Splitting contracts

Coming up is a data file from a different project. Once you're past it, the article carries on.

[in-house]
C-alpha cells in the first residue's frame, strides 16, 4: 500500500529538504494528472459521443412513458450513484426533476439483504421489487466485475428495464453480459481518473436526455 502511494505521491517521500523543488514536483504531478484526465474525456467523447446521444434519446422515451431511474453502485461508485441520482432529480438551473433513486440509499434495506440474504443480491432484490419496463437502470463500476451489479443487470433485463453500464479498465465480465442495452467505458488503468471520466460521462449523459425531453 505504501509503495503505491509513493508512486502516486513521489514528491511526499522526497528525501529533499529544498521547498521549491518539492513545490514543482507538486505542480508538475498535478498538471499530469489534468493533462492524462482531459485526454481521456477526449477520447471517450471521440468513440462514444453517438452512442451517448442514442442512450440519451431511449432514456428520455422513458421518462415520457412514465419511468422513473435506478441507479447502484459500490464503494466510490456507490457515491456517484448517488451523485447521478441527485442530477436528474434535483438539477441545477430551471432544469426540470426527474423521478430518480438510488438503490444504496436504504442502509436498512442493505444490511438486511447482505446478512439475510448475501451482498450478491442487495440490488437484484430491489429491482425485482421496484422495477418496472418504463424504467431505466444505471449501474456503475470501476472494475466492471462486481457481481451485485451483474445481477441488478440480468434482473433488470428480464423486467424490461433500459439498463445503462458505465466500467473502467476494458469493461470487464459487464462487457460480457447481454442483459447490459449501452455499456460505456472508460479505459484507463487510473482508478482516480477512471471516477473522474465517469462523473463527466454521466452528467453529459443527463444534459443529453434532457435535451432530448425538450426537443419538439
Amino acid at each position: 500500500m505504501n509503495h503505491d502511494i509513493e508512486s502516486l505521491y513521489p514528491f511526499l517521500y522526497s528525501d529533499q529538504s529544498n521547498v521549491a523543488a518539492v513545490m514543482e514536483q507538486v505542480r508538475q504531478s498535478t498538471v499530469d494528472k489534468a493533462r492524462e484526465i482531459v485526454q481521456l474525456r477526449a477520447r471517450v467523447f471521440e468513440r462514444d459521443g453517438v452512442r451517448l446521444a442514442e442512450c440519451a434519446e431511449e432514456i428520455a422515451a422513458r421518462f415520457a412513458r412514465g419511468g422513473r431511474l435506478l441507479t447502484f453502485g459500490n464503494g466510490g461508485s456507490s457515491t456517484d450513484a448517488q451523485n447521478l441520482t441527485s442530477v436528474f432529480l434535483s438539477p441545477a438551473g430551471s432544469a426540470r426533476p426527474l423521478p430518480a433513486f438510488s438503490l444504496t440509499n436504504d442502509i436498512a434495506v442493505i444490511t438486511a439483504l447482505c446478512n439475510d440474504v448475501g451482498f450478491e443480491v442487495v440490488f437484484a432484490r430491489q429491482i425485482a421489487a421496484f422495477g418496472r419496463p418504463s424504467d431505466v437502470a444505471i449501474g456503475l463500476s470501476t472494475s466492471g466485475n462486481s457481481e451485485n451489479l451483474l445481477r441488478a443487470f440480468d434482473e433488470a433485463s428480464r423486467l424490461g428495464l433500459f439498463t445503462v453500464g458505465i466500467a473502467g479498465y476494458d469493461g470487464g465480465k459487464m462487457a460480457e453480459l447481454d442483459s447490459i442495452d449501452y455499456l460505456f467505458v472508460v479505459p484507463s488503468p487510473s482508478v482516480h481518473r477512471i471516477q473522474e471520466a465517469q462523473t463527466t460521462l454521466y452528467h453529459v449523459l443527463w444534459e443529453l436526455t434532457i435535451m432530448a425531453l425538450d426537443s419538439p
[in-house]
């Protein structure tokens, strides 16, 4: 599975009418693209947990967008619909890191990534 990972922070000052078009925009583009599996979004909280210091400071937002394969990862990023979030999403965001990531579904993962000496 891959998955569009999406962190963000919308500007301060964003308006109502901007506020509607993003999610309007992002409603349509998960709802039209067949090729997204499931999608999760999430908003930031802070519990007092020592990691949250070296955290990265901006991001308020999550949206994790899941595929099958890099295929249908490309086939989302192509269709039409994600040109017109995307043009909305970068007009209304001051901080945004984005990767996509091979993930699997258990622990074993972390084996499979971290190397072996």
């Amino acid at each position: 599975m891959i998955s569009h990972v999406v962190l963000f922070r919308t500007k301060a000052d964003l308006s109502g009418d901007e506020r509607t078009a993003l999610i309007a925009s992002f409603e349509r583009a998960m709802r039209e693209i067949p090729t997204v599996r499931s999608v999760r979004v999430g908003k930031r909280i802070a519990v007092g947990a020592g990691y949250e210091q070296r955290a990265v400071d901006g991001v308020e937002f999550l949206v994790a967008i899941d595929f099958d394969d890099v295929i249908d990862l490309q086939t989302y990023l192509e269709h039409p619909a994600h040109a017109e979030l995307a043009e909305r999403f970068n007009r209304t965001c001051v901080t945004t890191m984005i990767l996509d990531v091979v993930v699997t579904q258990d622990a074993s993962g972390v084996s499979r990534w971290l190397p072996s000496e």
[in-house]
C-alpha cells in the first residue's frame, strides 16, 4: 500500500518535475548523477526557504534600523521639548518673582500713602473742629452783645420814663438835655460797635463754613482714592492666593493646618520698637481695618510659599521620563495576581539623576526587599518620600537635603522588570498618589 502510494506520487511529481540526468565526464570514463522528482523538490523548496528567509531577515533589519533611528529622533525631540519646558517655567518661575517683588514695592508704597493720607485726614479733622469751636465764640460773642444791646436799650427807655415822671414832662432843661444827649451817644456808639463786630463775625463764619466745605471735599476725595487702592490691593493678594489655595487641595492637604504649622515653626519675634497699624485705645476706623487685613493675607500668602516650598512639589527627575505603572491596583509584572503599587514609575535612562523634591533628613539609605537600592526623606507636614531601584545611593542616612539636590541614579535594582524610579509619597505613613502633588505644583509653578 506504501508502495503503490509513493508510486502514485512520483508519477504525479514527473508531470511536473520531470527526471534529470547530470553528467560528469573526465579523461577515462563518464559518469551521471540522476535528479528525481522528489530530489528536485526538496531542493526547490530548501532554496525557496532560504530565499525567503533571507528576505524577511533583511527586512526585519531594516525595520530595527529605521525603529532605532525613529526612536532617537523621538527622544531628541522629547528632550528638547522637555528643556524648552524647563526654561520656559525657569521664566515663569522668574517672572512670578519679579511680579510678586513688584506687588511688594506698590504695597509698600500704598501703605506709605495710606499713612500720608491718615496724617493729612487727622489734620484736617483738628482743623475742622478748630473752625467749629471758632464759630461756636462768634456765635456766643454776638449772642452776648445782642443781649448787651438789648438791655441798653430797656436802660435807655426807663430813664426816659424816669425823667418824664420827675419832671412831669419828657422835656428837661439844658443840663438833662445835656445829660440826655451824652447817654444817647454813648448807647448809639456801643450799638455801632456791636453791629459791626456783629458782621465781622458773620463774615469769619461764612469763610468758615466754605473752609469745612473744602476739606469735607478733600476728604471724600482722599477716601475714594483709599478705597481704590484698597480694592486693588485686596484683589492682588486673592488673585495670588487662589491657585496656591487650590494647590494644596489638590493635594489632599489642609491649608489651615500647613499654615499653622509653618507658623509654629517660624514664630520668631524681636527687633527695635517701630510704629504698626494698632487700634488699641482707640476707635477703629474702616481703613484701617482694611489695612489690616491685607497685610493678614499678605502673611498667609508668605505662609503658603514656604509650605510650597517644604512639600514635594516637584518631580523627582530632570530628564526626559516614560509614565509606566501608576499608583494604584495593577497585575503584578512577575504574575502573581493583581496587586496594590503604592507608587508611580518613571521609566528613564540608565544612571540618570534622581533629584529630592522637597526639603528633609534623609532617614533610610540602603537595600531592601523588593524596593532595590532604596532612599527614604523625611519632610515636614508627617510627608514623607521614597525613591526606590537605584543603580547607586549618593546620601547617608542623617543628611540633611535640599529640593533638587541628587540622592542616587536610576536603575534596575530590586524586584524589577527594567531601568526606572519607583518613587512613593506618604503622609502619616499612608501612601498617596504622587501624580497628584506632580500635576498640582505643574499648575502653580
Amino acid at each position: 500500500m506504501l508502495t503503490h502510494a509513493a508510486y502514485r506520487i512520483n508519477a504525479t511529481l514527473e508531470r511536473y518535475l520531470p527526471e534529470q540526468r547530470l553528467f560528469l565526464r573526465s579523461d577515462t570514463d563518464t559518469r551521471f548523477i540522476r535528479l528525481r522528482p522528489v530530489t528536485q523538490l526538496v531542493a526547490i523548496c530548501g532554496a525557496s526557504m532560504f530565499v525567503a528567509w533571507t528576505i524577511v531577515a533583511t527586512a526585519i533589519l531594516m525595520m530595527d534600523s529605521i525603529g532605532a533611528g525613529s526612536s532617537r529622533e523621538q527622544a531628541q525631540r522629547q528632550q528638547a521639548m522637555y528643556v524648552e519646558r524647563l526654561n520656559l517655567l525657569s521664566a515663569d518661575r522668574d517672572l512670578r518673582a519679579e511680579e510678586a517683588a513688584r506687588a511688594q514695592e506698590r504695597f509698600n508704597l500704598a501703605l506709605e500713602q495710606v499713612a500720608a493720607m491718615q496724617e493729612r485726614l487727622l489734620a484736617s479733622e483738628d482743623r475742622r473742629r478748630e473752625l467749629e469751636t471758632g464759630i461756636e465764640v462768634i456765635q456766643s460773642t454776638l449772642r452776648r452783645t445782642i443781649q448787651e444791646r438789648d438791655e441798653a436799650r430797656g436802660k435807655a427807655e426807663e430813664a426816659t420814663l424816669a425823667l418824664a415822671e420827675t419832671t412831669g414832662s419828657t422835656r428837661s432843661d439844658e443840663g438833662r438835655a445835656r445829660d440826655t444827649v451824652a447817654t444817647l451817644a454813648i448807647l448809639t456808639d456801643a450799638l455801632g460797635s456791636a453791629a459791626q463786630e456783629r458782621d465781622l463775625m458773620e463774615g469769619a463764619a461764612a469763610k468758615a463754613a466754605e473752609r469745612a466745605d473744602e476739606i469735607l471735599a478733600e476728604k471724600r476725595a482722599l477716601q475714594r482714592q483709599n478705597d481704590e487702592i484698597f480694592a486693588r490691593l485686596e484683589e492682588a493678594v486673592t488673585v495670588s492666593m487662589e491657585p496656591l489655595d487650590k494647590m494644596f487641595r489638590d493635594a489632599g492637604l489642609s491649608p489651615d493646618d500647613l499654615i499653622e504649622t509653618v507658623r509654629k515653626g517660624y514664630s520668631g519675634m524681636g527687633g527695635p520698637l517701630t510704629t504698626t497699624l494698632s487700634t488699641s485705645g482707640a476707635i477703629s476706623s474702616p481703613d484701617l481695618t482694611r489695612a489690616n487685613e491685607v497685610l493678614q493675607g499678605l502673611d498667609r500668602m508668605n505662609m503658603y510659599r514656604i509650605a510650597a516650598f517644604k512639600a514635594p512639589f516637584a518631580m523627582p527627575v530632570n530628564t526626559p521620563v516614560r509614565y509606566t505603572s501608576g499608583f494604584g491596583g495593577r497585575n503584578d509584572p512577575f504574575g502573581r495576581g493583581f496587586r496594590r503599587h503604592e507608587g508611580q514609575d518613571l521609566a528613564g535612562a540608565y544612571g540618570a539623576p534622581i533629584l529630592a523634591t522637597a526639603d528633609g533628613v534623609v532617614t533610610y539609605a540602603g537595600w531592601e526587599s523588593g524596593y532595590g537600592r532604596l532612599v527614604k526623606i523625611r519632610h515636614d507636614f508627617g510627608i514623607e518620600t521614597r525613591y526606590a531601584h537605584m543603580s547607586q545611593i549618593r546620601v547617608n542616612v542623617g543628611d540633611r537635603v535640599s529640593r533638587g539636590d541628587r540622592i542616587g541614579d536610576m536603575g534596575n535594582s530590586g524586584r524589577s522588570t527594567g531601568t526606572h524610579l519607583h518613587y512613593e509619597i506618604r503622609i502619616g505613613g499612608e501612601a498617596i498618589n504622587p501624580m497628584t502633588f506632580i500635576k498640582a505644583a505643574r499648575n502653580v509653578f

first_imgDear Editor,The Auditor General’s warning to Permanent Secretaries and REOs about “contract splitting” piqued my interest; I pulled on that thread and was surprised to see how quickly a cloak of respectability unravelled into a heap of corruption.It involves the Ministry of Public Infrastructure (MoPI), the use of the Demerara Harbour Bridge Company (DHBC), and the new asphalt plant in a scheme to bypass procurement safeguards for goods, services and construction projects. Malfeasance ranges from ‘slush fund’ dips to the more complex under-threshold contracts and emergency works contingencies.The public is well aware of the $153 million paid for a feasibility study to Dutch consulting firm Lievense CSO; however, in December 2017, a further $62 million was spent and in 2018, an additional $74 million was budgeted and spent. Total expenditure (to date) has surpassed $300M with the MoPI making regular withdrawals for items such as vehicles for consultants.The DHBC has paid for overseas travel for the CEO and Patterson to visit the asphalt plant manufacturer in Germany, despite the bid being done and won by open tender, and also for first-class travel of a close family member of the Minister to Trinidad. There has been no attempt to hide the use of funds at DHBC; the line items are clearly shown in the ledgers. The use of the new asphalt plant as an engine of corruption is even more insidious.In February 2019, the National Procurement and Tender Administration Board (NPTAB) announced adjustments to thresholds that will allow ministries and state agencies to spend more without going to that body. The new threshold for goods and services is now $10M, up from $3M, while the limits for contracts for construction are doubled from $10M to $20M.The MoPI does not include asphalt (very costly) in contracts that it wants to avoid open bidding and public scrutiny. Normally, a company would bid for a contract and source asphalt on its own, this would usually mean profits for the DHBC— which operates the asphalt plant. By providing companies with the asphalt component, MoPI can award multiple $20M contracts without raising alarms. There is no suggestion of corruption in the operations of the asphalt plant.It is the same with the use of ‘emergency works’, which is the other ruse used to bypass the procurement process by MoPI. There is the well-documented example where a crack in the seawall (Dantzig) in February was allowed to become a major breach (Cottage to Belvedere) in October; to date, over $1.2 billion has been expended from the Contingency Fund to repair ($460M August and $800M October). It would seem there is profit in the misery of others.The MoPI inexplicably renegotiated a ‘fixed-price’ contract for a new airport and an extended runway (CJIA) using claims that 90% of the funds were paid to the contractor who had only completed 20% of the work. In a fixed-price contract, you can pay 100% upfront; the work contracted must be completed for the price agreed. The result is a shoddily refurbished airport, fewer air-bridges and an additional USD 30M bill for the taxpayer.A report from the Inter-American Development Bank (IDB) study, titled “Wait No More: Citizens, Red Tape, and Digital Government” was released earlier this month. It revealed that in Guyana, “Manual Government transactions, face-to-face interactions, and the lack of standardised processes mean that transactions are vulnerable to dishonest behaviour”. In examining the actions of the MoPI, I can concur wholeheartedly.Editor, all of these examples of ways and means of bypassing the procurement process involve just one ministry, whose Minister, David Patterson, claims that he was exonerated by a SOCU investigation of his conduct concerning the new Bridge Feasibility Study, I would ask that the SOCU report be made public as I am reliably informed that the report did no such thing. There are clear indications that the APNU/AFC gutted SOCU after they failed to build substantive cases against PPP/C government officials and moved onto investigating at least seven Ministers of Granger’s administration.The request for these investigations came from the highest levels and yet was thwarted. The man who promised the ‘good life’ was rendered impotent, he now comes with talk of a ‘decade of development’; Granger could not deliver one week of a competent, honest or transparent government in five years but wants a decade; the only transformation has been depleted reserves from US$968M to less than zero; the public accounts from black to red; from a parliamentary democracy to dictatorship; from rule of law to rule by decree.Our only hope is that the Squandermania will be curtailed by the 1/12th spending provision in the Constitution, given the innovations and brazen nature of the corruption by Granger’s cabal to date, this is a hope held on a tenuous thread; one pull and it all falls apart.Respectfully,Robin Singhlast_img

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